BitLocker- This was a security feature in Vista that encrypted entire partitions with AES encryption (that's a strong one). In a corporate environment, this would go a long way in securing data beyond the basic NTFS encryption methods and permissions. With Windows 7, this capability will be extended to removable media such as flash drives, enabling this protection for remote and travelling users.

DirectAccess - one of the biggest complaints we get from users is that they can't get on to the VPN. Unfortunately, there's very little we can do from our end because the problem is typically their Internet connection. They have to work with their ISP to get it working. Even if it does work, it can be slow when sharing VPN with regular Internet. DirectAccess is a server implemented alternative to VPN that uses a regular Internet connection (using IPsec IPv6 or, if unavailable, IPv6 tunneled through IPv4 and SSL) to access network intranet resources. The DirectAccess server runs on the edge of the network and acts as a gateway to remote users. It's an interesting idea. I don't know if the performance increase is worth the purchase of a new server, but i guess time will tell.

AppLocker - The bane of all System Administration is user installed software. They are typically the cause of all evil and Windows 7 hopes to better enable the IT pro to control the deadly sin. AppLocker is basically a whitelist of downloads and applications that a user is allowed to install and/or configure. This is much more secure than a blacklist of things they can't do, and more thorough as well.

There a few others, and they are all pretty cool, but I still fall back to my original argument. These things are improvements, sure, but they aren't revolutionizing the OS like XP did. Windows 7 adds some nice touches here and there to enterprise IT management. But is it really worth the cost of implementation when you already have a stable, powerful OS, that MS will officially support against 2014? To completely destroy a saying, if it ain't broke, don't upgrade. If IT managers don't need the "cool" parts of the new OS (they don't), then Windows 7 will a lot more innovating to do if it really wants to be resurrected and proclaimed savior of mankind (and it does really want that).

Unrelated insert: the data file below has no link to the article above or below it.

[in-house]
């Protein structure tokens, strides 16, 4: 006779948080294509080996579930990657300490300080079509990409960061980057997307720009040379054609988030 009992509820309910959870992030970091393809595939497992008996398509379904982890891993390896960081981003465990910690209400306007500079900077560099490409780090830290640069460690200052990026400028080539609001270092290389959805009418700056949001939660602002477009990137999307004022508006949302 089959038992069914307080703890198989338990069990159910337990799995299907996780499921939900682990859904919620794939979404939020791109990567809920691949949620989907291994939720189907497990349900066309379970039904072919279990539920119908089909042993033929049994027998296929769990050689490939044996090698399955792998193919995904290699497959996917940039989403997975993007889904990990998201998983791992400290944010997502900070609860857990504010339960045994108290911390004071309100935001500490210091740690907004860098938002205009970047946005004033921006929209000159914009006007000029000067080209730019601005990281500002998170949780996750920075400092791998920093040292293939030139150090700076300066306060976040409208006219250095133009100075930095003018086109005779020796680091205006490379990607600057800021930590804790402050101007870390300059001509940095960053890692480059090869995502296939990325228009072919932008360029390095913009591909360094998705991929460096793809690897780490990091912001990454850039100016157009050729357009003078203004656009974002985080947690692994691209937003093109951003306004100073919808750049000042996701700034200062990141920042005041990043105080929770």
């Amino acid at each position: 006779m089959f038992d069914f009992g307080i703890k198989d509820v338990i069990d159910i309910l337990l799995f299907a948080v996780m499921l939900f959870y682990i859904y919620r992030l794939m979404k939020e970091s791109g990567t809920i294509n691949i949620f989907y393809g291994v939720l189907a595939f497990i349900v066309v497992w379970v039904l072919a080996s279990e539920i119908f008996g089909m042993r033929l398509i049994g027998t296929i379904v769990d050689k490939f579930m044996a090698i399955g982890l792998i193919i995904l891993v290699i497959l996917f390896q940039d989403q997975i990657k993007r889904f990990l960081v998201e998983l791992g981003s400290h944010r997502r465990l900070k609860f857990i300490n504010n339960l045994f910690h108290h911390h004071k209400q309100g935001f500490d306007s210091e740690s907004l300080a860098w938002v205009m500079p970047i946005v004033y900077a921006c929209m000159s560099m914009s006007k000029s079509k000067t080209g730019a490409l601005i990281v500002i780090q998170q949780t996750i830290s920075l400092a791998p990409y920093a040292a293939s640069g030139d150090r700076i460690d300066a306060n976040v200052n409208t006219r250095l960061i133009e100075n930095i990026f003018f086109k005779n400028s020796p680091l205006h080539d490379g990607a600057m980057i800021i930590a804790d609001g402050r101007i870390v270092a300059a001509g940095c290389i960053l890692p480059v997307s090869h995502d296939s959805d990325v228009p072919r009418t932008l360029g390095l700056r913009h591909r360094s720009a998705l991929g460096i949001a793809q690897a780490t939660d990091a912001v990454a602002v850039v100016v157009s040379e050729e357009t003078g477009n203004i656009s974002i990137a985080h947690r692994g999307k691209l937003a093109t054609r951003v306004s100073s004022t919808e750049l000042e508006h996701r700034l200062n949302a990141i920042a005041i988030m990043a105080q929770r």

1 comment:

Benjamin said...

You completely ignored the most important feature for companies that decide to migrate over.


This will allow any apps that have compatibility issues to be run inside a special virtualized compartment. It's a very good solution for the few that will need it.

Not only that, but Windows 7 is far better integrated with the latest releases of Server OSes. I'm not so sure that XP can take advantage of what Server 2008 R2 has to offer for companies. There's a lotta good stuff to help Sys Admins achieve their desired results.

It's also important to note (on the compatibility front) that many large companies are moving toward virtualized applications. That means that the client OS is not as relevant as it once was. You can run any program virtually in your data center and have it streamed to all of your companies machines.

Compatibility won't be an issue, true. The battlefront will be how well an OS integrates with the latest server OSes, and Windows 7 will have a lot to offer in this area. There's only so long a company can stick with an 8 year old OS before upgrades have to be made.

You forget that a lot of companies would have switched over to Vista were it no incompatible with everything they used. Things have changed now. Companies want and need to use the latest software, assuming it doesn't ruin everything else. Windows 7 accomplishes this, and it does it with style (something XP will never have). Companies will jump the bandwagon. The time has come.

Nice comic :) I hung it in my cubicle.